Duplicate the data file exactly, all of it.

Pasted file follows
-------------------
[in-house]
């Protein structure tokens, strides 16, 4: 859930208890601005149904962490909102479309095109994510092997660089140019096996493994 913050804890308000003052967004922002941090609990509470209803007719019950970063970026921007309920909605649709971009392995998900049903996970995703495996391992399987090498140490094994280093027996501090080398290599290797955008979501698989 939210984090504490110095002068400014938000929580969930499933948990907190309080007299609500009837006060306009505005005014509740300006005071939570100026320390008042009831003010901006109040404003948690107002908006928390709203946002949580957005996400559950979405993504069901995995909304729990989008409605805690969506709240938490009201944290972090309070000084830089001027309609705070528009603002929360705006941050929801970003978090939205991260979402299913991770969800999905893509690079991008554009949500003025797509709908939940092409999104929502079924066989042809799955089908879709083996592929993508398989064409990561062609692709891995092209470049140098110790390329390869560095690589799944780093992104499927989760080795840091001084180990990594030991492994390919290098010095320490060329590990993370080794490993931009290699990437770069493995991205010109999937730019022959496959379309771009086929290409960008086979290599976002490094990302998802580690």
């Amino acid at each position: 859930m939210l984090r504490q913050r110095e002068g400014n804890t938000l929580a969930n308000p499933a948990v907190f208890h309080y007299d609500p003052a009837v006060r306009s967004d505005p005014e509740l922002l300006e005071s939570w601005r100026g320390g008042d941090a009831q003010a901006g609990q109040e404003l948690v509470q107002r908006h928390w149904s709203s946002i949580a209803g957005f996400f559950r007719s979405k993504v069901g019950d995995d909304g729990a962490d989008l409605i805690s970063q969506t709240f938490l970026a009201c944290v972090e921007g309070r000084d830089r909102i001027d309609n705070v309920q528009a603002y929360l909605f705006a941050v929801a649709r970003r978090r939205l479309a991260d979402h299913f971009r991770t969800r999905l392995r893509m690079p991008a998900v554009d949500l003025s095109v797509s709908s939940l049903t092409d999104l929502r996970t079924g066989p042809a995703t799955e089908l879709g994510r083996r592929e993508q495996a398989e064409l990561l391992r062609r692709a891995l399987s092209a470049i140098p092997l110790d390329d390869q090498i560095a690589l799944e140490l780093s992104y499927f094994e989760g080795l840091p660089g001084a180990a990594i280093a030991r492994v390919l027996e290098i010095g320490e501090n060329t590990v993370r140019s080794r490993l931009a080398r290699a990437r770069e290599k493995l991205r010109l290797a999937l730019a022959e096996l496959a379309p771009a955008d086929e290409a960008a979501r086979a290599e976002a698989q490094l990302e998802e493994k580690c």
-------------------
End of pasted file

[in-house]
């Protein structure tokens, strides 16, 4: 859930208890601005149904962490909102479309095109994510092997660089140019096996493994 913050804890308000003052967004922002941090609990509470209803007719019950970063970026921007309920909605649709971009392995998900049903996970995703495996391992399987090498140490094994280093027996501090080398290599290797955008979501698989 939210984090504490110095002068400014938000929580969930499933948990907190309080007299609500009837006060306009505005005014509740300006005071939570100026320390008042009831003010901006109040404003948690107002908006928390709203946002949580957005996400559950979405993504069901995995909304729990989008409605805690969506709240938490009201944290972090309070000084830089001027309609705070528009603002929360705006941050929801970003978090939205991260979402299913991770969800999905893509690079991008554009949500003025797509709908939940092409999104929502079924066989042809799955089908879709083996592929993508398989064409990561062609692709891995092209470049140098110790390329390869560095690589799944780093992104499927989760080795840091001084180990990594030991492994390919290098010095320490060329590990993370080794490993931009290699990437770069493995991205010109999937730019022959496959379309771009086929290409960008086979290599976002490094990302998802580690």
């Amino acid at each position: 859930m939210l984090r504490q913050r110095e002068g400014n804890t938000l929580a969930n308000p499933a948990v907190f208890h309080y007299d609500p003052a009837v006060r306009s967004d505005p005014e509740l922002l300006e005071s939570w601005r100026g320390g008042d941090a009831q003010a901006g609990q109040e404003l948690v509470q107002r908006h928390w149904s709203s946002i949580a209803g957005f996400f559950r007719s979405k993504v069901g019950d995995d909304g729990a962490d989008l409605i805690s970063q969506t709240f938490l970026a009201c944290v972090e921007g309070r000084d830089r909102i001027d309609n705070v309920q528009a603002y929360l909605f705006a941050v929801a649709r970003r978090r939205l479309a991260d979402h299913f971009r991770t969800r999905l392995r893509m690079p991008a998900v554009d949500l003025s095109v797509s709908s939940l049903t092409d999104l929502r996970t079924g066989p042809a995703t799955e089908l879709g994510r083996r592929e993508q495996a398989e064409l990561l391992r062609r692709a891995l399987s092209a470049i140098p092997l110790d390329d390869q090498i560095a690589l799944e140490l780093s992104y499927f094994e989760g080795l840091p660089g001084a180990a990594i280093a030991r492994v390919l027996e290098i010095g320490e501090n060329t590990v993370r140019s080794r490993l931009a080398r290699a990437r770069e290599k493995l991205r010109l290797a999937l730019a022959e096996l496959a379309p771009a955008d086929e290409a960008a979501r086979a290599e976002a698989q490094l990302e998802e493994k580690c």